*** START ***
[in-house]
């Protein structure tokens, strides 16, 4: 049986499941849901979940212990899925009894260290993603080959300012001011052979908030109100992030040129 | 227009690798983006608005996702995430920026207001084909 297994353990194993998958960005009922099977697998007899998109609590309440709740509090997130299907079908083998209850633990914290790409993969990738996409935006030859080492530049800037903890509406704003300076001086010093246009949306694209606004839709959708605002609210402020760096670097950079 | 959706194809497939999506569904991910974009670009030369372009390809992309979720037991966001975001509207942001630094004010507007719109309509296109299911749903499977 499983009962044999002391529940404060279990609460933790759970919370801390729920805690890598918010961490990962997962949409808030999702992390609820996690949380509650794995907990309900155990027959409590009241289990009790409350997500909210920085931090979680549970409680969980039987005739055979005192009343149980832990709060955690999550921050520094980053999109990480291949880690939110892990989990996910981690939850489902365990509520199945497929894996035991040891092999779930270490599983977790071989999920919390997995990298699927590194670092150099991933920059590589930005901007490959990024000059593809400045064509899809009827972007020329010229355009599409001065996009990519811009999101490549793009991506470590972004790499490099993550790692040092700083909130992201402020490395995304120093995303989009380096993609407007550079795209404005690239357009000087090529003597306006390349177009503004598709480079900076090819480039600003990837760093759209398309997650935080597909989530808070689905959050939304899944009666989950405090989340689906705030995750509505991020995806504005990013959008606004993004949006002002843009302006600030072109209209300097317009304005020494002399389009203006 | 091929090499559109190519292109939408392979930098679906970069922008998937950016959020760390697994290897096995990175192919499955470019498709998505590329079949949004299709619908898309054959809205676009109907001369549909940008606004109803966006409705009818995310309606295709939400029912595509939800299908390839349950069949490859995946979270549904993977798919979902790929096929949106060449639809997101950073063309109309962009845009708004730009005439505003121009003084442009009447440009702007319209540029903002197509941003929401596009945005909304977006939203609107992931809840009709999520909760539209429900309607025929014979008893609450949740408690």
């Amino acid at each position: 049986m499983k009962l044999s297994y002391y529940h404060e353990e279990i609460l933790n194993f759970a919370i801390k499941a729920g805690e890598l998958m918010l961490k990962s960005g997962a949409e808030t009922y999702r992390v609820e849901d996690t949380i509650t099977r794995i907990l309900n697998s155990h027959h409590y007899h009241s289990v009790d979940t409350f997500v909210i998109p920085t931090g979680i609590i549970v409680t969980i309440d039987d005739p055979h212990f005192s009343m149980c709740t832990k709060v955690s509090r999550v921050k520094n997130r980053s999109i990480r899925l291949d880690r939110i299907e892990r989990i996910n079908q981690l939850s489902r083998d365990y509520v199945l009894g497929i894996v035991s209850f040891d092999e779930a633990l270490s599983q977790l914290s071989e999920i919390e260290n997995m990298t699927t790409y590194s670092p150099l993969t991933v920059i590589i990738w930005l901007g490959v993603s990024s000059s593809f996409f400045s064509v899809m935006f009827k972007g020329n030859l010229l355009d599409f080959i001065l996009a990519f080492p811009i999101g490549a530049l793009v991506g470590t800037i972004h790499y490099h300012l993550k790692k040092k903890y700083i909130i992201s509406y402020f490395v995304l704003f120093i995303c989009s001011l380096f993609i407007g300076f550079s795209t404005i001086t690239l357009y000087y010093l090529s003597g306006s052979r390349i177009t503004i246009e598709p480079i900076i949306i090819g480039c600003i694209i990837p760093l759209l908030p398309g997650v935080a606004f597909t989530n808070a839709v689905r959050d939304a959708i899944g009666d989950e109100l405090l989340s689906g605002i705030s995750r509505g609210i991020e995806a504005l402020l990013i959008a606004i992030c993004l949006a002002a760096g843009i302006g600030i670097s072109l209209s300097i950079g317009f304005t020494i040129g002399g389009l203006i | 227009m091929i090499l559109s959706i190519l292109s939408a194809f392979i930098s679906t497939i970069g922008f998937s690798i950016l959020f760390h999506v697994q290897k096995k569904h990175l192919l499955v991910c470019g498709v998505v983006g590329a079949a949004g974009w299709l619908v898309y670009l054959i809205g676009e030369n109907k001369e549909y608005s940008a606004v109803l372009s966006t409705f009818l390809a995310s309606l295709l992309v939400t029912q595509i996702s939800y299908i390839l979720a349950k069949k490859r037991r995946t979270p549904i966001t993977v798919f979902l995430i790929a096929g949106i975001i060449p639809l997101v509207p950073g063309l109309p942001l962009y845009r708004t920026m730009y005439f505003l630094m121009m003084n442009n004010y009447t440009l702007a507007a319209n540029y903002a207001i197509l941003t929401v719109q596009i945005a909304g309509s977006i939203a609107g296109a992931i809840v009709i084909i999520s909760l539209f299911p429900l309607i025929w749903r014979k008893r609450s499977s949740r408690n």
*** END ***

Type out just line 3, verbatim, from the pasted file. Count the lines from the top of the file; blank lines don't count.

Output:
């Amino acid at each position: 049986m499983k009962l044999s297994y002391y529940h404060e353990e279990i609460l933790n194993f759970a919370i801390k499941a729920g805690e890598l998958m918010l961490k990962s960005g997962a949409e808030t009922y999702r992390v609820e849901d996690t949380i509650t099977r794995i907990l309900n697998s155990h027959h409590y007899h009241s289990v009790d979940t409350f997500v909210i998109p920085t931090g979680i609590i549970v409680t969980i309440d039987d005739p055979h212990f005192s009343m149980c709740t832990k709060v955690s509090r999550v921050k520094n997130r980053s999109i990480r899925l291949d880690r939110i299907e892990r989990i996910n079908q981690l939850s489902r083998d365990y509520v199945l009894g497929i894996v035991s209850f040891d092999e779930a633990l270490s599983q977790l914290s071989e999920i919390e260290n997995m990298t699927t790409y590194s670092p150099l993969t991933v920059i590589i990738w930005l901007g490959v993603s990024s000059s593809f996409f400045s064509v899809m935006f009827k972007g020329n030859l010229l355009d599409f080959i001065l996009a990519f080492p811009i999101g490549a530049l793009v991506g470590t800037i972004h790499y490099h300012l993550k790692k040092k903890y700083i909130i992201s509406y402020f490395v995304l704003f120093i995303c989009s001011l380096f993609i407007g300076f550079s795209t404005i001086t690239l357009y000087y010093l090529s003597g306006s052979r390349i177009t503004i246009e598709p480079i900076i949306i090819g480039c600003i694209i990837p760093l759209l908030p398309g997650v935080a606004f597909t989530n808070a839709v689905r959050d939304a959708i899944g009666d989950e109100l405090l989340s689906g605002i705030s995750r509505g609210i991020e995806a504005l402020l990013i959008a606004i992030c993004l949006a002002a760096g843009i302006g600030i670097s072109l209209s300097i950079g317009f304005t020494i040129g002399g389009l203006i | 227009m091929i090499l559109s959706i190519l292109s939408a194809f392979i930098s679906t497939i970069g922008f998937s690798i950016l959020f760390h999506v697994q290897k096995k569904h990175l192919l499955v991910c470019g498709v998505v983006g590329a079949a949004g974009w299709l619908v898309y670009l054959i809205g676009e030369n109907k001369e549909y608005s940008a606004v109803l372009s966006t409705f009818l390809a995310s309606l295709l992309v939400t029912q595509i996702s939800y299908i390839l979720a349950k069949k490859r037991r995946t979270p549904i966001t993977v798919f979902l995430i790929a096929g949106i975001i060449p639809l997101v509207p950073g063309l109309p942001l962009y845009r708004t920026m730009y005439f505003l630094m121009m003084n442009n004010y009447t440009l702007a507007a319209n540029y903002a207001i197509l941003t929401v719109q596009i945005a909304g309509s977006i939203a609107g296109a992931i809840v009709i084909i999520s909760l539209f299911p429900l309607i025929w749903r014979k008893r609450s499977s949740r408690n």